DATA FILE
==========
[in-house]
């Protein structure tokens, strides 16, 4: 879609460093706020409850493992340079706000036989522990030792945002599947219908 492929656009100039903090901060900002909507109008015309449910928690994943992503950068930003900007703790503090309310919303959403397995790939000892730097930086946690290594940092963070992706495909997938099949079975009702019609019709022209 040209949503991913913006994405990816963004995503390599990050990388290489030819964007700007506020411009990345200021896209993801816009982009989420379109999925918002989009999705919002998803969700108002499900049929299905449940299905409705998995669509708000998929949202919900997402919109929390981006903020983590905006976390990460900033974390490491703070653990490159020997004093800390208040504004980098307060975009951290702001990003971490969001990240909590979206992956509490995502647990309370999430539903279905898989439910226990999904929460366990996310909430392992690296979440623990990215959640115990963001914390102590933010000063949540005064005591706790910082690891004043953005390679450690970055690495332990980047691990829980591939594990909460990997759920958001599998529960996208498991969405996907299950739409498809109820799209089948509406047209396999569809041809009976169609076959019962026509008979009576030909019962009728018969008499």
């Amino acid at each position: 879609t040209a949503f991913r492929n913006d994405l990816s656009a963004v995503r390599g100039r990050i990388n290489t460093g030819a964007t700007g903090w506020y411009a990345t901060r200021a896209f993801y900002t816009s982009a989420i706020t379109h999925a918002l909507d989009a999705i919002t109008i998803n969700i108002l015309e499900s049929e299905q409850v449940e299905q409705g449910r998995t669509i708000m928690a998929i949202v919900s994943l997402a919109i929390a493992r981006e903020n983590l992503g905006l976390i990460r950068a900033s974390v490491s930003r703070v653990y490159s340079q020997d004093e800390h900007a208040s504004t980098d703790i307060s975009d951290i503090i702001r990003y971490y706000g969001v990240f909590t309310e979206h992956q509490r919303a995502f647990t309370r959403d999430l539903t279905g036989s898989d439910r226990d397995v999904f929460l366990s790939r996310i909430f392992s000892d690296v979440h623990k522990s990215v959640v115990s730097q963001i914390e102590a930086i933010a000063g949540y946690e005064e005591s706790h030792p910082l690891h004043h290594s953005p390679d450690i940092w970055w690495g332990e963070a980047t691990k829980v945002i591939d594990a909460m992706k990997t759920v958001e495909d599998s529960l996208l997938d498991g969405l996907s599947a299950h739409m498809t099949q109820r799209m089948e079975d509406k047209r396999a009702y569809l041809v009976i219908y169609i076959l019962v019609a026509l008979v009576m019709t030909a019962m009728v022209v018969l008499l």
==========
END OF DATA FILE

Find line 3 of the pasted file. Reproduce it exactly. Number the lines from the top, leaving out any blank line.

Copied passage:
């Amino acid at each position: 879609t040209a949503f991913r492929n913006d994405l990816s656009a963004v995503r390599g100039r990050i990388n290489t460093g030819a964007t700007g903090w506020y411009a990345t901060r200021a896209f993801y900002t816009s982009a989420i706020t379109h999925a918002l909507d989009a999705i919002t109008i998803n969700i108002l015309e499900s049929e299905q409850v449940e299905q409705g449910r998995t669509i708000m928690a998929i949202v919900s994943l997402a919109i929390a493992r981006e903020n983590l992503g905006l976390i990460r950068a900033s974390v490491s930003r703070v653990y490159s340079q020997d004093e800390h900007a208040s504004t980098d703790i307060s975009d951290i503090i702001r990003y971490y706000g969001v990240f909590t309310e979206h992956q509490r919303a995502f647990t309370r959403d999430l539903t279905g036989s898989d439910r226990d397995v999904f929460l366990s790939r996310i909430f392992s000892d690296v979440h623990k522990s990215v959640v115990s730097q963001i914390e102590a930086i933010a000063g949540y946690e005064e005591s706790h030792p910082l690891h004043h290594s953005p390679d450690i940092w970055w690495g332990e963070a980047t691990k829980v945002i591939d594990a909460m992706k990997t759920v958001e495909d599998s529960l996208l997938d498991g969405l996907s599947a299950h739409m498809t099949q109820r799209m089948e079975d509406k047209r396999a009702y569809l041809v009976i219908y169609i076959l019962v019609a026509l008979v009576m019709t030909a019962m009728v022209v018969l008499l």